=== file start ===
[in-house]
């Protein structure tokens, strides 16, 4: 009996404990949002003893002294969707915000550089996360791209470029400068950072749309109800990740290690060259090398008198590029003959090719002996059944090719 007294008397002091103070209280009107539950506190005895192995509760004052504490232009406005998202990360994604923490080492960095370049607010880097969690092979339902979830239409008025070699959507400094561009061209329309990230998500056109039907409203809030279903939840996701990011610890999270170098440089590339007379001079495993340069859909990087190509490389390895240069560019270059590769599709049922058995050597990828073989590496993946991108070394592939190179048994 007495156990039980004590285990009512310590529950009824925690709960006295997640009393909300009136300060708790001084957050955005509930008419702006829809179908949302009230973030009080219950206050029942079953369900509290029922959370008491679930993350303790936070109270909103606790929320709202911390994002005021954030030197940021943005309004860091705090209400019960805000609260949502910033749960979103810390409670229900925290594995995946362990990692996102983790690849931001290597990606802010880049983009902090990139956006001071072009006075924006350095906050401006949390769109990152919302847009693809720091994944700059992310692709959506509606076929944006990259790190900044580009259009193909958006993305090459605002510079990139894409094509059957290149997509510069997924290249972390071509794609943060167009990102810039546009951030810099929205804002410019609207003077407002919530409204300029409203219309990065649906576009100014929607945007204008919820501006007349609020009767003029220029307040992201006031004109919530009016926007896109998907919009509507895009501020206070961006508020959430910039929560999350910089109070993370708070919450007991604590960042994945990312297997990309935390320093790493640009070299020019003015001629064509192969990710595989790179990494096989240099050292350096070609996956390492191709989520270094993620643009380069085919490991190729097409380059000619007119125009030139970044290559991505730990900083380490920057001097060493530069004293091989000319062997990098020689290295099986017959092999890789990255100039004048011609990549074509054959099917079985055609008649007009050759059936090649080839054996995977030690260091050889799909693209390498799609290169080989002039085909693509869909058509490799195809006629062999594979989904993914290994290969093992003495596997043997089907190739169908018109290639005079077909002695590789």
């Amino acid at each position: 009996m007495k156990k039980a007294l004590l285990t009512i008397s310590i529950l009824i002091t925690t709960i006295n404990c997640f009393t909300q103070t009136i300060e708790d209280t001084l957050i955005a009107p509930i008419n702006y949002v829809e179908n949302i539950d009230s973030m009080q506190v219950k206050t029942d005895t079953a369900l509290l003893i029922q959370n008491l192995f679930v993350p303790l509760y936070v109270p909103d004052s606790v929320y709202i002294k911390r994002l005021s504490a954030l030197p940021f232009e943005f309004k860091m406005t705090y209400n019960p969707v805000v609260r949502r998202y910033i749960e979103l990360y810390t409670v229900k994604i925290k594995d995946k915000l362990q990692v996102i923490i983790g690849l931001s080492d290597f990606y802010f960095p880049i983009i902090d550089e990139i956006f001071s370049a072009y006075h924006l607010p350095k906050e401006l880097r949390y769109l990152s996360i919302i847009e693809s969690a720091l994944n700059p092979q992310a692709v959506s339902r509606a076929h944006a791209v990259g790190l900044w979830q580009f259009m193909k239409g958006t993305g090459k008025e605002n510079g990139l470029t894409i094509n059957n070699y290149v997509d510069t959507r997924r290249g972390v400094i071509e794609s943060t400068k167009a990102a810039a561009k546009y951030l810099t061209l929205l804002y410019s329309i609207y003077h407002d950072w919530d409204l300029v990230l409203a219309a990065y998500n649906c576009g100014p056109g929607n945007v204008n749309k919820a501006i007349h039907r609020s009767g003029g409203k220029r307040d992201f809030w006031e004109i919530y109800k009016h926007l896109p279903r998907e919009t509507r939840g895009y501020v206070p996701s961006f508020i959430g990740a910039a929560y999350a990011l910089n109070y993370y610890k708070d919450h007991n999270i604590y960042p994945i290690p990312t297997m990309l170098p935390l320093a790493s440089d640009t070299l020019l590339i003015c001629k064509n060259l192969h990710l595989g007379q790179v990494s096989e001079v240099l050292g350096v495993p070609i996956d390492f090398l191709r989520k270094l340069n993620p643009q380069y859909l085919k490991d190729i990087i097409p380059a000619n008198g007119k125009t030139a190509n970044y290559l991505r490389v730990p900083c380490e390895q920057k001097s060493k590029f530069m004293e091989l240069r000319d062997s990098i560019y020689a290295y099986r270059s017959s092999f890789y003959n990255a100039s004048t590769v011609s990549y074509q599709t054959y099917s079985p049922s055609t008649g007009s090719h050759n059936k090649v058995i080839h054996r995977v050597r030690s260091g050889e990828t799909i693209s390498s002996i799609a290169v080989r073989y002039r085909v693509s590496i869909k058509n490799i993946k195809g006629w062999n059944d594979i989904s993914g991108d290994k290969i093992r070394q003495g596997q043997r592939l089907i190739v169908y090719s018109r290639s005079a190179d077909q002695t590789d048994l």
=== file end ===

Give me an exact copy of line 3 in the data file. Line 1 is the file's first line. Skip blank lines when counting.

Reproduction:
């Amino acid at each position: 009996m007495k156990k039980a007294l004590l285990t009512i008397s310590i529950l009824i002091t925690t709960i006295n404990c997640f009393t909300q103070t009136i300060e708790d209280t001084l957050i955005a009107p509930i008419n702006y949002v829809e179908n949302i539950d009230s973030m009080q506190v219950k206050t029942d005895t079953a369900l509290l003893i029922q959370n008491l192995f679930v993350p303790l509760y936070v109270p909103d004052s606790v929320y709202i002294k911390r994002l005021s504490a954030l030197p940021f232009e943005f309004k860091m406005t705090y209400n019960p969707v805000v609260r949502r998202y910033i749960e979103l990360y810390t409670v229900k994604i925290k594995d995946k915000l362990q990692v996102i923490i983790g690849l931001s080492d290597f990606y802010f960095p880049i983009i902090d550089e990139i956006f001071s370049a072009y006075h924006l607010p350095k906050e401006l880097r949390y769109l990152s996360i919302i847009e693809s969690a720091l994944n700059p092979q992310a692709v959506s339902r509606a076929h944006a791209v990259g790190l900044w979830q580009f259009m193909k239409g958006t993305g090459k008025e605002n510079g990139l470029t894409i094509n059957n070699y290149v997509d510069t959507r997924r290249g972390v400094i071509e794609s943060t400068k167009a990102a810039a561009k546009y951030l810099t061209l929205l804002y410019s329309i609207y003077h407002d950072w919530d409204l300029v990230l409203a219309a990065y998500n649906c576009g100014p056109g929607n945007v204008n749309k919820a501006i007349h039907r609020s009767g003029g409203k220029r307040d992201f809030w006031e004109i919530y109800k009016h926007l896109p279903r998907e919009t509507r939840g895009y501020v206070p996701s961006f508020i959430g990740a910039a929560y999350a990011l910089n109070y993370y610890k708070d919450h007991n999270i604590y960042p994945i290690p990312t297997m990309l170098p935390l320093a790493s440089d640009t070299l020019l590339i003015c001629k064509n060259l192969h990710l595989g007379q790179v990494s096989e001079v240099l050292g350096v495993p070609i996956d390492f090398l191709r989520k270094l340069n993620p643009q380069y859909l085919k490991d190729i990087i097409p380059a000619n008198g007119k125009t030139a190509n970044y290559l991505r490389v730990p900083c380490e390895q920057k001097s060493k590029f530069m004293e091989l240069r000319d062997s990098i560019y020689a290295y099986r270059s017959s092999f890789y003959n990255a100039s004048t590769v011609s990549y074509q599709t054959y099917s079985p049922s055609t008649g007009s090719h050759n059936k090649v058995i080839h054996r995977v050597r030690s260091g050889e990828t799909i693209s390498s002996i799609a290169v080989r073989y002039r085909v693509s590496i869909k058509n490799i993946k195809g006629w062999n059944d594979i989904s993914g991108d290994k290969i093992r070394q003495g596997q043997r592939l089907i190739v169908y090719s018109r290639s005079a190179d077909q002695t590789d048994l």